Date of Award:
Master of Science (MS)
Animal, Dairy, and Veterinary Sciences
John P. Workman
John P. Workman
John C. Malechek
Lorin E. Harris
Jay C. Andersen
This paper entails the economic and biological responses of both rangeland grasses and livestock grazing rangeland grasses to nitrogen fertilization. Five sites received graduated rates of fertilizer in previous studies. Analysis showed all sites failed to exhibit a significant carry-over response to fertilization. Determination of optimum rate or optimum reapplication schedule was not possible due to residual nitrogen present in the soil. Spring application of fertilizer produced the greatest returns from one site while the other site studied failed to produce a profitable response from either spring or fall application.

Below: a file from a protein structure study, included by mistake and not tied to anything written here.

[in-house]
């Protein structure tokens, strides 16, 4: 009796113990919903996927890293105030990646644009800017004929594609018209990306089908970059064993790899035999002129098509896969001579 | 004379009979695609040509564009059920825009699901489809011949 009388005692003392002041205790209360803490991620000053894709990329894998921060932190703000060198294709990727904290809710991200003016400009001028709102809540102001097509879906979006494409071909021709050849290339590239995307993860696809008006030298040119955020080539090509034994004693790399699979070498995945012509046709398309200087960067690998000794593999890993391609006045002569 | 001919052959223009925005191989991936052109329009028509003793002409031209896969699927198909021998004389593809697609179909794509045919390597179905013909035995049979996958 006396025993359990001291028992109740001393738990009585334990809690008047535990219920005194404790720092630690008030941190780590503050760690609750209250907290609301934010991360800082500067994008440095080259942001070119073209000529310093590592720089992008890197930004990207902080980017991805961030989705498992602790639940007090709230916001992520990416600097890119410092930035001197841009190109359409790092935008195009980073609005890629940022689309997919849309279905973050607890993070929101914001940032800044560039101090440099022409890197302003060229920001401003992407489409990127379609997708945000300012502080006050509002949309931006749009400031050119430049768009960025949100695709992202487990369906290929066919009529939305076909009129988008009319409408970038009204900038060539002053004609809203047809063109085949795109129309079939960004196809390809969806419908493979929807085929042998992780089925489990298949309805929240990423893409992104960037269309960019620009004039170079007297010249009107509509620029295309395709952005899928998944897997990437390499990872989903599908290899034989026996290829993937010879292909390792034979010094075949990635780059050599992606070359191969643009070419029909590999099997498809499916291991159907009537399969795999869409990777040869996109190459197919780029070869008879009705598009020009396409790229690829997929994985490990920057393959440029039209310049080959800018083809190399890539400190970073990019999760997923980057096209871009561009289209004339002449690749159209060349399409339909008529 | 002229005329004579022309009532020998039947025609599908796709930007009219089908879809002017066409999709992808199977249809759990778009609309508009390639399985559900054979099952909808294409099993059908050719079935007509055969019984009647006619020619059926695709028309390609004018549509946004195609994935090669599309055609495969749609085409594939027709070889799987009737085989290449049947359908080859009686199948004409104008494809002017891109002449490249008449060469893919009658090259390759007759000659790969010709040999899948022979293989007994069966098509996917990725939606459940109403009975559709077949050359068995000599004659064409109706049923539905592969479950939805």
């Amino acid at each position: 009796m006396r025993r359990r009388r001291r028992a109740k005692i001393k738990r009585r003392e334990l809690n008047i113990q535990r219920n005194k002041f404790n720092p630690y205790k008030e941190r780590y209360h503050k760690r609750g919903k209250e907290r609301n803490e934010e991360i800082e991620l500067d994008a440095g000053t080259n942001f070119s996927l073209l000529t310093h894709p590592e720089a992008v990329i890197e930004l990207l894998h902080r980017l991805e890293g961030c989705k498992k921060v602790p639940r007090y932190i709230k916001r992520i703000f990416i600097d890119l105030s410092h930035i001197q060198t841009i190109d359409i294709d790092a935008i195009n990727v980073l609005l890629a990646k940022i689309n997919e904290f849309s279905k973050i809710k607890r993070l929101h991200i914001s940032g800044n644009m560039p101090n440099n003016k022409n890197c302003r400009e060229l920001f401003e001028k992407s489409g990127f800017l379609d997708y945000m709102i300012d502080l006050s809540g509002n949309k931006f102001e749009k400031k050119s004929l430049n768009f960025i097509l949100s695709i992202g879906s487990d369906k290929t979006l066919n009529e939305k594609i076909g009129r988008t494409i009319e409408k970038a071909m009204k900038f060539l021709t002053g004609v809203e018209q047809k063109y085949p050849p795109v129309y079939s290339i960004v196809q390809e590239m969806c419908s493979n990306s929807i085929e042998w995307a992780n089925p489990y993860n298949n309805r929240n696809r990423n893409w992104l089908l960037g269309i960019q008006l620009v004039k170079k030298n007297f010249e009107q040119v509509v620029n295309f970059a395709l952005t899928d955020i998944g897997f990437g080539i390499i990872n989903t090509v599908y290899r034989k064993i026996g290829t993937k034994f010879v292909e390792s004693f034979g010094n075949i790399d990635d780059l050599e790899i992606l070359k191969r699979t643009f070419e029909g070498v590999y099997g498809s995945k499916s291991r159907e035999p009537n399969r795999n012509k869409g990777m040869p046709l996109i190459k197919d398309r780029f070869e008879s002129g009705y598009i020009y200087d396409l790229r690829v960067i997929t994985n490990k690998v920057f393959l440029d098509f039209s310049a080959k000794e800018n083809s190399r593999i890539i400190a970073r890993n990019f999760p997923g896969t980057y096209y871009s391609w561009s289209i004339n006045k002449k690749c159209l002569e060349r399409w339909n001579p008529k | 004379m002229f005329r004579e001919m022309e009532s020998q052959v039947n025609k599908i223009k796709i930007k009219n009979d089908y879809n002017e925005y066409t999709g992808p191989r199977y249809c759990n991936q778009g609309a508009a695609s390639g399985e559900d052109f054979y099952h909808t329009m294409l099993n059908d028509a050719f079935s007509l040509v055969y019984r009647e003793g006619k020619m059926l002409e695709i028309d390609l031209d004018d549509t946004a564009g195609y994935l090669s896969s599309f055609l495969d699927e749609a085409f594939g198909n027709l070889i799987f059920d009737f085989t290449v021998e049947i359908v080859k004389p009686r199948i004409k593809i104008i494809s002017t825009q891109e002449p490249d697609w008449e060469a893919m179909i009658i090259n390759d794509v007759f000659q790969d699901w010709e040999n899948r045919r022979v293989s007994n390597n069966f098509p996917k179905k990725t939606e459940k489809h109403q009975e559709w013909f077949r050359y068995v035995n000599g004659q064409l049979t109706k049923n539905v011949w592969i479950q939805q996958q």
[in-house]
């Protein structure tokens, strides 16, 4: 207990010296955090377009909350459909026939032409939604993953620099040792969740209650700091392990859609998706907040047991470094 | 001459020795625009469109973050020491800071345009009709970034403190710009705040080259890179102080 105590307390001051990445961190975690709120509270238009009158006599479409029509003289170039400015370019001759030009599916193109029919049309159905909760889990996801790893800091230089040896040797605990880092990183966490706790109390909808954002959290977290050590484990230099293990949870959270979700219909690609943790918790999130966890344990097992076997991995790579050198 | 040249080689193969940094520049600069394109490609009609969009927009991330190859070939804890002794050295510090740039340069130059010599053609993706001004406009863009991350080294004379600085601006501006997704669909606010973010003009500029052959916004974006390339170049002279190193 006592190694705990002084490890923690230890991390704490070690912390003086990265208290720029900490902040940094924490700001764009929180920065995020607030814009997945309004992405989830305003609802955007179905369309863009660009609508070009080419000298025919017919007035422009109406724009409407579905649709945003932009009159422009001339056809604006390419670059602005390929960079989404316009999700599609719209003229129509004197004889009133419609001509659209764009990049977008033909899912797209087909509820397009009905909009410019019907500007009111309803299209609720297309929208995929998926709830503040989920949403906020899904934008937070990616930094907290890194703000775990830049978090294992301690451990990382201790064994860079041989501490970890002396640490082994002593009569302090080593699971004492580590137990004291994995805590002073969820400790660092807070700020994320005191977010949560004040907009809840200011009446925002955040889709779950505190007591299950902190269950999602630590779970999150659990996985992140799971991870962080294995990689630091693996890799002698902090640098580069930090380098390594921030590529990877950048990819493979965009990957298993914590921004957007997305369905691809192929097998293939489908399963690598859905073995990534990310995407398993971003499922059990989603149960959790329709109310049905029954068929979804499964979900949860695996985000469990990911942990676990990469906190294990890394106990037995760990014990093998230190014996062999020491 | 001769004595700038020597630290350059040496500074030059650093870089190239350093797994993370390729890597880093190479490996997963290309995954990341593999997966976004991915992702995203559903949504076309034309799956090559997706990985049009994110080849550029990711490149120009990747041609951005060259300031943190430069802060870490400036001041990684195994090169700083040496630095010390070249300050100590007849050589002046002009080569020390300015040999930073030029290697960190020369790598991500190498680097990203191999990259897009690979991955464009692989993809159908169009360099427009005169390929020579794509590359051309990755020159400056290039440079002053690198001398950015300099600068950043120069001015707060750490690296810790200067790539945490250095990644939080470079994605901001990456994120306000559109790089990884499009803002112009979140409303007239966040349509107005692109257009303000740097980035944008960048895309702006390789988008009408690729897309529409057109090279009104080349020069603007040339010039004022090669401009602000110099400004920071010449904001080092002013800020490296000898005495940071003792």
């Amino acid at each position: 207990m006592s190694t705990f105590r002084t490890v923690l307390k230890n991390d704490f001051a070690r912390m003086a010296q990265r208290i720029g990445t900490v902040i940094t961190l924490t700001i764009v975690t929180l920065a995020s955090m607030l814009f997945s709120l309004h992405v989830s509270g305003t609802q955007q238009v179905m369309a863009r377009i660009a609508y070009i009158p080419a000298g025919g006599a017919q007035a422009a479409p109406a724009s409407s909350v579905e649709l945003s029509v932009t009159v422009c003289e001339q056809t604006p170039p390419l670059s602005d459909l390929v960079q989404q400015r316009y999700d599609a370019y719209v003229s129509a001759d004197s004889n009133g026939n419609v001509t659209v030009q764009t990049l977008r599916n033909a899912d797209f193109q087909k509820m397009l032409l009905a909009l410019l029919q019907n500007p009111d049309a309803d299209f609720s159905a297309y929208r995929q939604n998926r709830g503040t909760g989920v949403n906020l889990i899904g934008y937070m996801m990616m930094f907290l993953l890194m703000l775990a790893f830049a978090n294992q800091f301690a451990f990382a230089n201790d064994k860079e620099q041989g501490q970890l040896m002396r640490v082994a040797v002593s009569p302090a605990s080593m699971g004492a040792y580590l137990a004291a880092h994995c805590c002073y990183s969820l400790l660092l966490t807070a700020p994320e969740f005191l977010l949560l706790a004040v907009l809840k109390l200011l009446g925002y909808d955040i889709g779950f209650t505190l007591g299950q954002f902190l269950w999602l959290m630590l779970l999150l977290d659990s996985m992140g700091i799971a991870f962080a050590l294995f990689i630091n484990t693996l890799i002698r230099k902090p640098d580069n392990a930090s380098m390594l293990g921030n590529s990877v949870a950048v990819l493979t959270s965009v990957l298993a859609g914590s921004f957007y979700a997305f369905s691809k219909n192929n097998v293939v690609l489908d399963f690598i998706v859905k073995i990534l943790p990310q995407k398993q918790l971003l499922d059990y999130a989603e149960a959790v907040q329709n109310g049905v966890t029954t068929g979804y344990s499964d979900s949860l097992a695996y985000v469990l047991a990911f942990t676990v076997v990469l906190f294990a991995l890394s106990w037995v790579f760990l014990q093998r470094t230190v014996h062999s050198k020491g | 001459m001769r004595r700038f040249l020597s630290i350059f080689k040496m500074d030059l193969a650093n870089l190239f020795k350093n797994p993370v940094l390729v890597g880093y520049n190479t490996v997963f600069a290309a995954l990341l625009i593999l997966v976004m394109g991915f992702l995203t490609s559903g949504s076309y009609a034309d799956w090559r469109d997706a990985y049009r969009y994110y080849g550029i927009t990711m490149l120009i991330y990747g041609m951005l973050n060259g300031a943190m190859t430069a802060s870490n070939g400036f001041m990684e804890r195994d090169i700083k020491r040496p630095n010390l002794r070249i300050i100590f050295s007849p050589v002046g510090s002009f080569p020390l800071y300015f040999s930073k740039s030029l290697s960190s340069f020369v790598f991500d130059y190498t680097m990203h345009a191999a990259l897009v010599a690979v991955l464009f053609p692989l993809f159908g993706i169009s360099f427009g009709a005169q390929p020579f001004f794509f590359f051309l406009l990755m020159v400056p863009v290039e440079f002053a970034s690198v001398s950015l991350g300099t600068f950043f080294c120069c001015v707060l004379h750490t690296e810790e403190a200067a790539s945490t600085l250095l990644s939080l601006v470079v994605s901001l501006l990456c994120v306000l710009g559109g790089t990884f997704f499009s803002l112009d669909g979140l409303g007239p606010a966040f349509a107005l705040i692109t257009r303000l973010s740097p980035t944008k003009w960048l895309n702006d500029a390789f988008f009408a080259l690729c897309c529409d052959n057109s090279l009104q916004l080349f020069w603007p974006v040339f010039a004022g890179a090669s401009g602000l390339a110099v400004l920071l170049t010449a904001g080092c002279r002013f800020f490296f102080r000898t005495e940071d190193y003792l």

Calf weight gains were shown to be curvilinear and resulted in the production function:
Y = 13.99 + .2049N - .00087N2
where Y is the total pounds of calf gain per acre and N is the pounds of nitrogen applied per acre. Economic analysis of costs and returns of both cow-calf operations and estimates of costs and returns from yearling stockers operations indicated that neither operation was economically feasible.
Roberts, Dean L. Jr., "Economics of Carry-Over Forage Production, Increased Grazing Season Length, and Increased Livestock Production from Rangeland Fertilization" (1977). All Graduate Theses and Dissertations. 1610.
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